Criteria to Distinguish a New Case from an Existing Case
A repeat positive test for SARS-CoV-2 RNA using a molecular amplification detection test within 3 months of the initial report should not be enumerated as a new case for surveillance purposes. To date, there has been minimal evidence of re-infection among persons with a prior confirmed COVID-19 infection and growing evidence that repeat positive RNA tests do not correlate with active infection when viral culture is performed. Similarly the experience with other coronaviruses is that reinfection is rare within the first year.5,6 NOTE: The time period of 3 months will be extended further when more data becomes available to show risk of reinfection remains low within one year of the initial report.
- Meets supportive laboratory evidence*** with no prior history of being a confirmed or probable case.
*** For suspect cases (positive serology only), jurisdictions may opt to place them in a registry for other epidemiological analyses or investigate to determine probable or confirmed status.
- Meets clinical criteria AND epidemiologic linkage with no confirmatory laboratory testing performed for SARS-CoV-2.
- Meets presumptive laboratory evidence.
- Meets vital records criteria with no confirmatory laboratory evidence for SARS-CoV-2.
- Meets confirmatory laboratory evidence.
Vital Records Criteria
A death certificate that lists COVID-19 disease or SARS-CoV-2 as an underlying cause of death or a significant condition contributing to death.
CSTE approved interim position statement Interim-20-ID-02 on August 5, 2020. Interim-20-ID-02 supersedes the first CSTE COVID-19 interim position statement, Interim 20-ID-01, which was approved on April 5, 2020.
This position statement, Interim-20-ID-02, updates the standardized case definition for COVID-19, including asymptomatic infections caused by SARS-CoV-2, and retains COVID-19 as a nationally notifiable condition. The updates clarify clinical, laboratory, epidemiologic linkage, and vital records criteria for case ascertainment and case classification based on the continued evolution of the COVID-19 pandemic. In addition, the probable case classification is updated, and a suspected case classification is added.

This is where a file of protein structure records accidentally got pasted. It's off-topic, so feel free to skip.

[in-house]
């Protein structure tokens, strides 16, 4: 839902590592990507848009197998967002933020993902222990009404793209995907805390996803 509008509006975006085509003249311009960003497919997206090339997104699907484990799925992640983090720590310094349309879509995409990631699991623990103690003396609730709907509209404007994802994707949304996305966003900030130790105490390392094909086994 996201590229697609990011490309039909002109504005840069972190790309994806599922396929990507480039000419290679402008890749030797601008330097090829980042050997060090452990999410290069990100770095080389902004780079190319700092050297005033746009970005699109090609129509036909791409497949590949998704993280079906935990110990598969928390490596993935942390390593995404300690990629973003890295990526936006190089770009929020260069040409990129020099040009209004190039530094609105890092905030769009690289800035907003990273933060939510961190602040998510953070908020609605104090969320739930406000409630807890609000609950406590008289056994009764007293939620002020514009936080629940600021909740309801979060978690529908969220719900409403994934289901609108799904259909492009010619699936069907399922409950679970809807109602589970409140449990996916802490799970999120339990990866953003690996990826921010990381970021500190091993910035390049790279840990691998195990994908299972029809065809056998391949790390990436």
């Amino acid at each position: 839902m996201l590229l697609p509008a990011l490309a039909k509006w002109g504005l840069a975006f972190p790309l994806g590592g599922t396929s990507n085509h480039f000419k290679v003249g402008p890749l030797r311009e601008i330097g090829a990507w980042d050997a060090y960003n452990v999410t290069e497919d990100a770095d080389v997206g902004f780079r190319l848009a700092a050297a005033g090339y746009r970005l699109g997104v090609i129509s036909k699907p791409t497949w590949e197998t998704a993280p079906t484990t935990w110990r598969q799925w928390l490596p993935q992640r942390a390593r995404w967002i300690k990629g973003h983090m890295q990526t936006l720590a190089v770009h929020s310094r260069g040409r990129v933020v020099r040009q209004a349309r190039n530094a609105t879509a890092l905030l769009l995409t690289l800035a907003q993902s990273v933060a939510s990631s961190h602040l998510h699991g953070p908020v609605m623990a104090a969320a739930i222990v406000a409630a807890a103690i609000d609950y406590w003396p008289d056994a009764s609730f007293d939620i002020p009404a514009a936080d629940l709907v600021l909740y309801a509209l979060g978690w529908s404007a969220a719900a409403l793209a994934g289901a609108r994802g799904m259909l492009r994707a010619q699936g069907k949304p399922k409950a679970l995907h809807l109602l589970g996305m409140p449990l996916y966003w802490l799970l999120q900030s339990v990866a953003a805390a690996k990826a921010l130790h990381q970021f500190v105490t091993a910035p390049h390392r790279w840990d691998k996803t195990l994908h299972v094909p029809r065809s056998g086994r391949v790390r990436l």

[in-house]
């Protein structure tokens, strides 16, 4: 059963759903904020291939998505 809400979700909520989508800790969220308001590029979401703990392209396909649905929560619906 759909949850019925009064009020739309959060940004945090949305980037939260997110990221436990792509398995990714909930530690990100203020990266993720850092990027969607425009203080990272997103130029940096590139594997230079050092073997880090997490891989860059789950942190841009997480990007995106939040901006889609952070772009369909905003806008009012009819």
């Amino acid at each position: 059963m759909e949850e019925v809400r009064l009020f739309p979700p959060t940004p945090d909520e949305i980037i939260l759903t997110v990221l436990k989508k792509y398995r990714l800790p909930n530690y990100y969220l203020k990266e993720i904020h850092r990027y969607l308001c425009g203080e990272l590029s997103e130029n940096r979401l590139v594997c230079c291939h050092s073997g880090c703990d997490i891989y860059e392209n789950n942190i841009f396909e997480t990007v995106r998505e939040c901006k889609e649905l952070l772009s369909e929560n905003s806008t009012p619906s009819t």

1. The Novel Coronavirus Pneumonia Emergency Response Epidemiology Team. The Epidemiological Characteristics of an Outbreak of 2019 Novel Coronavirus Diseases (COVID-19) in China. Zhonghua Liu Xing Bing Xue Za Zhi. 2020;41(2):145–151. DOI:10.3760/cma.j.issn.0254-6450.2020.02.003.
2. Hiroshi Nishiura, Natalie M. Linton, Andrei R. Akhmetzhanov. Serial interval of novel coronavirus (COVID-19) infections. PII: S1201-9712(20)30119-3 DOI: https://doi.org/10.1016/j.ijid.2020.02.060 Reference: IJID 4006 To appear in: International Journal of Infectious Diseases, Accepted Date: 27 February 2020.
3. Wei WE, Li Z, Chiew CJ, Yong SE, Toh MP, Lee VJ. Presymptomatic Transmission of SARS-CoV-2 — Singapore, January 23–March 16, 2020. MMWR Morb Mortal Wkly Rep 2020;69:411–415. DOI: http://dx.doi.org/10.15585/mmwr.mm6914e1.
4. FDA Emergency Use Authorizations https://www.fda.gov/medical-devices/emergency-situations-medical-devices/emergency-use-authorizations and https://www.fda.gov/medical-devices/emergency-situations-medical-devices/faqs-testing-sars-cov-2#nolonger.
5. Korean “Re-Positives” Assessed as Not Infectious. https://www.cdc.go.kr/board/board.es?mid=a30402000000&bid=0030&act=view&list_no=367267&nPage=1 accessed July 10, 2020.
6. COVID-19: Ongoing viral detection and repeat positives. https://www.publichealthontario.ca/-/media/documents/ncov/main/2020/06/covid-19-ongoing-viral-detection-repeat-positives.pdf?la=en accessed July 13, 2020.